Sunday, September 14, 2008

Cheating Lessons, by Nan Willard Cappo

When Wickham High wins first place in a state-wide classics lit test and a berth in the televised Classics Bowl, Bernadette is certainly happy enough and she looks forward to squashing the competition. But she is also suspicious that their performance seems too good to be true. Things are not quite adding up, despite the assurances of their team's advisor Mr. Malloy. Sure, they are goo, but are they that good? But even if she can prove that the whole thing has been fixed, what should she do about it?

A functional and entertaining story, but with some odd rough spots. The beginning and end are surprisingly weak and don't really fit the characters developed in the rest of the book. Motivations are a bit muddy throughout and the whole thing needed better development. Not bad.

Tuesday, September 09, 2008

What Erika Wants, by Bruce Clements

When Erika's mom brings her to a custody hearing to get the judge's sympathy, the judge surprises them both by assigning Erika a lawyer. At first, she doesn't think she needs one (she's certain that she wants to live with her mother), but soon Erika discovers how useful a lawyer can be and how little she truly understands about what she wants. With the help of her attorney, she starts to sort this out.

Written with the obvious purpose of praising the work of a child's advocate in family court (by an author who works with them), this book can get a bit pedantic at times. It's a valiant aim, but perhaps the author would have scored more honesty points by simply writing the non-fiction he wanted to. The lawyer character is far too good to be true -- tirelessly sacrificing personal life without a concern or complaint. The other characters, while nuanced, are similiarly two-dimensional. Everything just goes a bit too cleanly. If this is supposed to be fiction, it needs more realism.

The Otherworldlies, by Jennifer Anne Kogler

Fern is considered a freak by her classmates as she looks strange and keeps to herself. But her secret abilities (talking with her dog, moving liquids with her mind, and teleportation) would scare them worse. As her powers grow stronger, she cannot hide them and soon powerful strangers start to appear. Some of them want to help, but others threaten her, her family and friends, and the world as we know it. Middle school never looks so tough for a would-be vampire.

This is not really my genre (vampires and magic), but this book turned out to be a lot better than I expected it to be. It did seem a bit long-winded (did it really need to be nealy 400-pages long?), but as an adventure story, it worked pretty well. And young readers will probably enjoy the story of a wallflower who has lots of magical powers to save the universe (sort of an American Harry Potter without the hype).

Saturday, September 06, 2008

The Eyes of Van Gogh, by Cathryn Clinton

Jude has been dragged around a lot in her first 17 years as her mother bounced from one man to another [I seem to be reading a lot of these wandering Mom books lately!]. And in that time she has never been able to find friends and feel at home. As she sees her mother's anger, she realizes that neither has her Mom. But when they move to Ellenville, Jude hopes things will be different. Her grandmother is there and Jude makes two new friends and finds a boyfriend. But when things go wrong and fall apart, Jude gets swept away in depression that nothing will ever change. And looking at her artistic hero (Vincent Van Gogh) she becomes convinced that that is just how life is.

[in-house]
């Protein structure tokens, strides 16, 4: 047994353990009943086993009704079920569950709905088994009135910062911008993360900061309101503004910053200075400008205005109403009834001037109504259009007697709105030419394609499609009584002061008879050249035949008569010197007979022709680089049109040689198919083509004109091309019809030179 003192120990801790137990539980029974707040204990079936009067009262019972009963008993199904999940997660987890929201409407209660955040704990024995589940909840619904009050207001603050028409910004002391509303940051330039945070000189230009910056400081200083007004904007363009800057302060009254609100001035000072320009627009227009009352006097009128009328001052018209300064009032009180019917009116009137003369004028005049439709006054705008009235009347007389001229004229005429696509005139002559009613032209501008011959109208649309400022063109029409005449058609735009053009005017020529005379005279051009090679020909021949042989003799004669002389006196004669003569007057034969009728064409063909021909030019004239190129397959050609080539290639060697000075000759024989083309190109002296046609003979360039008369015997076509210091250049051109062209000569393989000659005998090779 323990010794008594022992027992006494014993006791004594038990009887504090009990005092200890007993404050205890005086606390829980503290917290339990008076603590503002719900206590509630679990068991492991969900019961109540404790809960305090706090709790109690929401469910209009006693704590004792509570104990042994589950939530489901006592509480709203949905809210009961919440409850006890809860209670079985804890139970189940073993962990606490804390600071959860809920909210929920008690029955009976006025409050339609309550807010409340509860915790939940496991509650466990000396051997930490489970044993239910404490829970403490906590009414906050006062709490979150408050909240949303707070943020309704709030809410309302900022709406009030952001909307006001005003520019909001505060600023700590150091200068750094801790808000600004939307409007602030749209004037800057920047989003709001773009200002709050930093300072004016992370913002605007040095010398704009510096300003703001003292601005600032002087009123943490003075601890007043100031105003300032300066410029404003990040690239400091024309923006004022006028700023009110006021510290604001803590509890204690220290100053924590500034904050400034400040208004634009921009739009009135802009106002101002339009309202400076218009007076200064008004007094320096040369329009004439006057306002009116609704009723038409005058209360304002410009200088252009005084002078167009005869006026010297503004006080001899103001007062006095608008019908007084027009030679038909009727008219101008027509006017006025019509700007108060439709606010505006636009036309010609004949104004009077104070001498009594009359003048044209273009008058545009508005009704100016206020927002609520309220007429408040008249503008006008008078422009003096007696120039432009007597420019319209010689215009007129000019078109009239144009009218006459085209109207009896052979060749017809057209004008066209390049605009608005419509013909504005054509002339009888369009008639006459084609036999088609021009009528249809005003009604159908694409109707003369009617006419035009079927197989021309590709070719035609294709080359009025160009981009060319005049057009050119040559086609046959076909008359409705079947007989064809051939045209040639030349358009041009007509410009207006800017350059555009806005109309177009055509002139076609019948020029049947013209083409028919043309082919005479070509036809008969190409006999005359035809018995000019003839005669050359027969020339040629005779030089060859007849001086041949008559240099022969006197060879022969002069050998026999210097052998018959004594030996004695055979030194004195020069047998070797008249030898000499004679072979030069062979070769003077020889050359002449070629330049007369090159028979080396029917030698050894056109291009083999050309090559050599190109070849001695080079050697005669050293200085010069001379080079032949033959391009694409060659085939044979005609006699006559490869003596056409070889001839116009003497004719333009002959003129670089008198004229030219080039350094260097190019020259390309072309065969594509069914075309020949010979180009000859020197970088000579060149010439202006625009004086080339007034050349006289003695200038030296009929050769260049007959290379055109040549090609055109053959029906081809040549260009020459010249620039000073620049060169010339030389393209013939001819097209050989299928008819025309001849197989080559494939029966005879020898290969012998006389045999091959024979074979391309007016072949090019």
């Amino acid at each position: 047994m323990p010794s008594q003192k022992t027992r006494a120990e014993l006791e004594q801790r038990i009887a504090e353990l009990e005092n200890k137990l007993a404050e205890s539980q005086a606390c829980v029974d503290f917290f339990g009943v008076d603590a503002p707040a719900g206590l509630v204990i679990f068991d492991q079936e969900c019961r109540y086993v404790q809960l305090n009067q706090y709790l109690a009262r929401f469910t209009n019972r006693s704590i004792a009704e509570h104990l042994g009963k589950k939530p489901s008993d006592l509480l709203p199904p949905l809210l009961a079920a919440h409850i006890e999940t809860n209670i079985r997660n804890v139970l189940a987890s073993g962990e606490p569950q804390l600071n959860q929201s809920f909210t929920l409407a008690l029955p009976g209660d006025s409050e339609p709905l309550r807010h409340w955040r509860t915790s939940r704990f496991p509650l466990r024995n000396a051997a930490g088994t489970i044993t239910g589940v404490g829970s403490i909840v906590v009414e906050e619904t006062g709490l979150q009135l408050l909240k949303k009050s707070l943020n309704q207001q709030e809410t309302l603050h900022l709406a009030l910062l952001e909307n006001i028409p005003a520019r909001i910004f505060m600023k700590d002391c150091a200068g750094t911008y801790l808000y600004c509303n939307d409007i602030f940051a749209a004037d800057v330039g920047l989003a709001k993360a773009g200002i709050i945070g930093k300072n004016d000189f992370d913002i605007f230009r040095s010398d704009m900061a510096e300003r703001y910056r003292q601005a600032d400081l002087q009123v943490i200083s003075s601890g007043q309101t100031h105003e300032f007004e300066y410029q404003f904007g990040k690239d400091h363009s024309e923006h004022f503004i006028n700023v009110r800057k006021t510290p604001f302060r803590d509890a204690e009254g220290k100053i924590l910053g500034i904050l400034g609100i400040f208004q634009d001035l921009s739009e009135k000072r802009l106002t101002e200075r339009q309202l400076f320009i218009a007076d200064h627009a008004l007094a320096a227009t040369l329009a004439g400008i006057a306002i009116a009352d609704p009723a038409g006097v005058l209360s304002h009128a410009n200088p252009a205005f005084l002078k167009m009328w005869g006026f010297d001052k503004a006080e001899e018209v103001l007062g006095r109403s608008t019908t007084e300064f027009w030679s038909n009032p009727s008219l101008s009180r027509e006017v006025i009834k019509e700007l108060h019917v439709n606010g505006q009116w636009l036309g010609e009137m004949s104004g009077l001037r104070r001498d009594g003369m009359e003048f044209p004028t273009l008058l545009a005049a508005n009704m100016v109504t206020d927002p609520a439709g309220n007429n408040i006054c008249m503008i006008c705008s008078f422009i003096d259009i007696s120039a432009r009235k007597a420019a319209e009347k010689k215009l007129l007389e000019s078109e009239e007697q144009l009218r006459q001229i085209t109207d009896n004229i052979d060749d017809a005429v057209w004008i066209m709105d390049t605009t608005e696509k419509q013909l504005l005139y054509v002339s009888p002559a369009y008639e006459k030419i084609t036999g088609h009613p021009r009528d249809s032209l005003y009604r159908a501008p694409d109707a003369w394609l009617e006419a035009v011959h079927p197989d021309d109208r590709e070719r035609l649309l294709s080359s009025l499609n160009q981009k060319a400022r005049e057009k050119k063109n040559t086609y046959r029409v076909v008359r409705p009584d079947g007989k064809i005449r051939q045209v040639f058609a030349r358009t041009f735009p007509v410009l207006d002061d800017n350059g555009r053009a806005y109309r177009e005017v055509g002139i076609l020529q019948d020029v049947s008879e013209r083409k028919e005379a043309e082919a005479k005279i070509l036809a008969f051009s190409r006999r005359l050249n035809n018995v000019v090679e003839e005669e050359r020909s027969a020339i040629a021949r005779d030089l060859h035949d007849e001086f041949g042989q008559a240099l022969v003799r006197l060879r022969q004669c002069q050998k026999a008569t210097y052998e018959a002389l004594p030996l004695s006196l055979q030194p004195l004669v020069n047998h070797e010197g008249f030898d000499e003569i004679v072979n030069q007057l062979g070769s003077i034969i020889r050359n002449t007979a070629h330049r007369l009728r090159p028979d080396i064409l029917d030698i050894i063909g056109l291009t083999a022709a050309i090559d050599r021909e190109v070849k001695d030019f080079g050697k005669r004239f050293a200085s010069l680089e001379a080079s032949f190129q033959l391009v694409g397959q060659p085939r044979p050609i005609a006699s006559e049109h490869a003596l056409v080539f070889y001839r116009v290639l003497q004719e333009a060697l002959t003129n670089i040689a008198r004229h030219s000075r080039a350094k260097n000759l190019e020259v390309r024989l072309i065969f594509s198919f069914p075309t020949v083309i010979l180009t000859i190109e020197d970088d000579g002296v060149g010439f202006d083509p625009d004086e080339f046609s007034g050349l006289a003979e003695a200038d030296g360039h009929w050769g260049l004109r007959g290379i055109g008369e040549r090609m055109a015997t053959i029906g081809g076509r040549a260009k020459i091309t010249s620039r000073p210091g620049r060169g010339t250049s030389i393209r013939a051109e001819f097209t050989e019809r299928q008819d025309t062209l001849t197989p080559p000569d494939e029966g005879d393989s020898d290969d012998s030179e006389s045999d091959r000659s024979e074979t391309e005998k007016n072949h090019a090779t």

It's hard work to write a book about depression that doesn't make your character appear whiny. Clinton does a good job there. In fact, the characters are overall quite well developed. Even the story is nicely paced and interesting. So, why did I hate this book (and geez, I've been reading a lot of goose eggs lately, haven't I?)? I think it is because the writing is positively clunky. At first, I thought it was a stylistic thing (writing in a young person's voice) but this is just a poorly written book.

The Vanishing Point, by Louise Hawes

In the late 16th century, Vini is an unusual young woman. The only surviving child in a family of a successful Bologna painter, she too shows signs of promise. But her father cannot see her talents as he remains obsessed with having a son inherit his mantle. Can she get him to open his eyes and see what she can do? Based on a real person, this historical novel imagines the early life of the Renaissance painter Lavinia Fontana.

While the story picks up to end with a satisfying conclusion, this was a hard slog to read through. The characters are interesting, but the pacing is awkward and the story lacks suspense making it dull.

Outside Beauty, by Cynthia Kadohata

Life with Mom has always been an adventure for Shelby and her three sisters. It seems that they are always on the run from someone. But Mom is glamorous and has an ability to land on her feet with a new man. But then an accident puts Mom in the hospital and the four girls are split up to live with their fathers (each girl has a different father). Somehow, the girls must learn to live apart.

Starting a bit slow, this story picks up after a while, before ending in a rush and sloppy conclusion. The book itself is a muddle. What was Kadohata trying to do with this story? Was it about family ties? Or seeing inner beauty? Several themes are brought up and worked on, but never fully developed. It felt like Kadohata just lost interest in her story.

Monday, September 01, 2008

Where People Like Us Live, by Patricia Cumbie

In the summer before high school, Libby's family moves to Rubbertown WI. Within two weeks, her Dad in on the picket line and Libby is helping her mother make ends meet cleaning houses. But she still finds the opportunity to make a new best friend. At first, this girl (Angie) seems exciting and brave, but when Libby learns that Angie is being abused, she has to decide whether to be loyal to her friend or to stand up for what she believes to be right. She comes to realize that her decision is very much like her father's choice to strike.